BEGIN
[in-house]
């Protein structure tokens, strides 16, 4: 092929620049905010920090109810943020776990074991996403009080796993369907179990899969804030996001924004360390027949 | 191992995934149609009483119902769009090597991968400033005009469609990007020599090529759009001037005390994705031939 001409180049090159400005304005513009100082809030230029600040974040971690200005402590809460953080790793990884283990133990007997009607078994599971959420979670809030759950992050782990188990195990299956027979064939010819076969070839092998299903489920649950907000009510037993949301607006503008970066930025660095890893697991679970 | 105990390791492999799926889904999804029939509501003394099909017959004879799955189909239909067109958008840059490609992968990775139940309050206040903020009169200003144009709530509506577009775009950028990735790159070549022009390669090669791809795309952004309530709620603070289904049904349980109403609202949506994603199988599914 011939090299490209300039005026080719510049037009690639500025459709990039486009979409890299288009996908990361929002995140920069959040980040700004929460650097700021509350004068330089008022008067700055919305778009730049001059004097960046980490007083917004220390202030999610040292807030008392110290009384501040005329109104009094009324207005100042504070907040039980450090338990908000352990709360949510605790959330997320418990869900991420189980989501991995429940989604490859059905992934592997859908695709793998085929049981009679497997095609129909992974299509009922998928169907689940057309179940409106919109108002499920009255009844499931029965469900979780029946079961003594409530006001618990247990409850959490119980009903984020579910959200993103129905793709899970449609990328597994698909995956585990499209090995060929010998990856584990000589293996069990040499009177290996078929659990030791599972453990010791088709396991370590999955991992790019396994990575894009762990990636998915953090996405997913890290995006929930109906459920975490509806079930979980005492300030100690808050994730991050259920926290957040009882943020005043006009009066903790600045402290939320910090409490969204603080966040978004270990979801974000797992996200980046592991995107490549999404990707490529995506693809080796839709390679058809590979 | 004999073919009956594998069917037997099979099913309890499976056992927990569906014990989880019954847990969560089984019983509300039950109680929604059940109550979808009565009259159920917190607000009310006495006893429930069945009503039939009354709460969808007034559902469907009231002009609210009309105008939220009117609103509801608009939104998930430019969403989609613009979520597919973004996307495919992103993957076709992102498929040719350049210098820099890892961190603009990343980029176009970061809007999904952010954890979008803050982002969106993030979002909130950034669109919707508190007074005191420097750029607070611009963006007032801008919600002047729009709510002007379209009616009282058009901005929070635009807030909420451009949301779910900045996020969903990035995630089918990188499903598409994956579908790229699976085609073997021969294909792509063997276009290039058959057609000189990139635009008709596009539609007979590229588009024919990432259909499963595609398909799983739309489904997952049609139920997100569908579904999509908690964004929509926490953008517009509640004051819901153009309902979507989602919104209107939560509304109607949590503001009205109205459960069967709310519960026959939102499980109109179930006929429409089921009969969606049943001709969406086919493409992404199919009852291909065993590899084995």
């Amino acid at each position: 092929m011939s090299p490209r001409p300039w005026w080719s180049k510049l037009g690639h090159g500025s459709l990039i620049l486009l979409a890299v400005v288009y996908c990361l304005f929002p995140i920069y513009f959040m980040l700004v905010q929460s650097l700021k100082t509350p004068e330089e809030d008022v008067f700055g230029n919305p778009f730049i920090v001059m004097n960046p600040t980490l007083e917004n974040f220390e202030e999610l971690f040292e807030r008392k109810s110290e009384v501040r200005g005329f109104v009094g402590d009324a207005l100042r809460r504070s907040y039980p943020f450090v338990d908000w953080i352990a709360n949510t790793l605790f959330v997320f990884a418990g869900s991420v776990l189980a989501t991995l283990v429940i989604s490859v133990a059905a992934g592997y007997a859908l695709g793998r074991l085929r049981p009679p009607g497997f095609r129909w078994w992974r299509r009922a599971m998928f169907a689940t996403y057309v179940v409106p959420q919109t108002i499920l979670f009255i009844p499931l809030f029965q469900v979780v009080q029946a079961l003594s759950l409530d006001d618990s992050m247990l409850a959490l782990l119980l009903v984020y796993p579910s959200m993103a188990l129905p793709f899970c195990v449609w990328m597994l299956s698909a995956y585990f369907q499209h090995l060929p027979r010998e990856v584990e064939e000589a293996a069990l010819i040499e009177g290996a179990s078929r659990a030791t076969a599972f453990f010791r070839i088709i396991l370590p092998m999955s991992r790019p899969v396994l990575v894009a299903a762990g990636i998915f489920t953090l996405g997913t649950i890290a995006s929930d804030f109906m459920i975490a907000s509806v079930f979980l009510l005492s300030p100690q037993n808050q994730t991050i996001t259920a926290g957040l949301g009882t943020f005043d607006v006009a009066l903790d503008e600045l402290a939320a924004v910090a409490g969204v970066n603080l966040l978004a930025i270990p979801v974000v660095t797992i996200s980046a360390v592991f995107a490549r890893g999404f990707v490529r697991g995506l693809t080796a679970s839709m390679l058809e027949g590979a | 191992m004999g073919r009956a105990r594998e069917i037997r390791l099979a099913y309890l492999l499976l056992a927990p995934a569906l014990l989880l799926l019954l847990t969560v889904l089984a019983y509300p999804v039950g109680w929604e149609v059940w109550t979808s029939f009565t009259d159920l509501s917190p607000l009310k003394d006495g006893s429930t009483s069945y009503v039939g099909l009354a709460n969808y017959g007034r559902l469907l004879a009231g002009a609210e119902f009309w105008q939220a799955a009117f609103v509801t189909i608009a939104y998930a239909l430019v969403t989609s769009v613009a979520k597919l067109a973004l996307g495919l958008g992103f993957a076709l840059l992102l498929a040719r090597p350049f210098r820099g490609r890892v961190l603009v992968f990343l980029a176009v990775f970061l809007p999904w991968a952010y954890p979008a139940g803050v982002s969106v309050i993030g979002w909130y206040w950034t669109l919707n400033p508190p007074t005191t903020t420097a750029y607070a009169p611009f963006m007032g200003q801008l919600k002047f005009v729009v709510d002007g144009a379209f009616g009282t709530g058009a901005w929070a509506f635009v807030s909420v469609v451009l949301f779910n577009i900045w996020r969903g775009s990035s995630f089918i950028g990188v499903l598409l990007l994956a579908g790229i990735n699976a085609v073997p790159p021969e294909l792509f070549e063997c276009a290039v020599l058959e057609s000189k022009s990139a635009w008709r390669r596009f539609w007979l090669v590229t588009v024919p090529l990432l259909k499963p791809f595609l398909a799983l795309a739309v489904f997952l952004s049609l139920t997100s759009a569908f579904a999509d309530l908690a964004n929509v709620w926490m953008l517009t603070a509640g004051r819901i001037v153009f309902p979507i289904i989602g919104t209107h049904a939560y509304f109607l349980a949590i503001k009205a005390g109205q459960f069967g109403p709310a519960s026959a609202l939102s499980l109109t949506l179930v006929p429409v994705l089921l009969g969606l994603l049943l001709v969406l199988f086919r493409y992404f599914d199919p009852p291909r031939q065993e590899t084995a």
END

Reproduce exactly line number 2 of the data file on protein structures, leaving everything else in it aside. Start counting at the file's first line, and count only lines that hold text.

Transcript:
């Protein structure tokens, strides 16, 4: 092929620049905010920090109810943020776990074991996403009080796993369907179990899969804030996001924004360390027949 | 191992995934149609009483119902769009090597991968400033005009469609990007020599090529759009001037005390994705031939 001409180049090159400005304005513009100082809030230029600040974040971690200005402590809460953080790793990884283990133990007997009607078994599971959420979670809030759950992050782990188990195990299956027979064939010819076969070839092998299903489920649950907000009510037993949301607006503008970066930025660095890893697991679970 | 105990390791492999799926889904999804029939509501003394099909017959004879799955189909239909067109958008840059490609992968990775139940309050206040903020009169200003144009709530509506577009775009950028990735790159070549022009390669090669791809795309952004309530709620603070289904049904349980109403609202949506994603199988599914 011939090299490209300039005026080719510049037009690639500025459709990039486009979409890299288009996908990361929002995140920069959040980040700004929460650097700021509350004068330089008022008067700055919305778009730049001059004097960046980490007083917004220390202030999610040292807030008392110290009384501040005329109104009094009324207005100042504070907040039980450090338990908000352990709360949510605790959330997320418990869900991420189980989501991995429940989604490859059905992934592997859908695709793998085929049981009679497997095609129909992974299509009922998928169907689940057309179940409106919109108002499920009255009844499931029965469900979780029946079961003594409530006001618990247990409850959490119980009903984020579910959200993103129905793709899970449609990328597994698909995956585990499209090995060929010998990856584990000589293996069990040499009177290996078929659990030791599972453990010791088709396991370590999955991992790019396994990575894009762990990636998915953090996405997913890290995006929930109906459920975490509806079930979980005492300030100690808050994730991050259920926290957040009882943020005043006009009066903790600045402290939320910090409490969204603080966040978004270990979801974000797992996200980046592991995107490549999404990707490529995506693809080796839709390679058809590979 | 004999073919009956594998069917037997099979099913309890499976056992927990569906014990989880019954847990969560089984019983509300039950109680929604059940109550979808009565009259159920917190607000009310006495006893429930069945009503039939009354709460969808007034559902469907009231002009609210009309105008939220009117609103509801608009939104998930430019969403989609613009979520597919973004996307495919992103993957076709992102498929040719350049210098820099890892961190603009990343980029176009970061809007999904952010954890979008803050982002969106993030979002909130950034669109919707508190007074005191420097750029607070611009963006007032801008919600002047729009709510002007379209009616009282058009901005929070635009807030909420451009949301779910900045996020969903990035995630089918990188499903598409994956579908790229699976085609073997021969294909792509063997276009290039058959057609000189990139635009008709596009539609007979590229588009024919990432259909499963595609398909799983739309489904997952049609139920997100569908579904999509908690964004929509926490953008517009509640004051819901153009309902979507989602919104209107939560509304109607949590503001009205109205459960069967709310519960026959939102499980109109179930006929429409089921009969969606049943001709969406086919493409992404199919009852291909065993590899084995």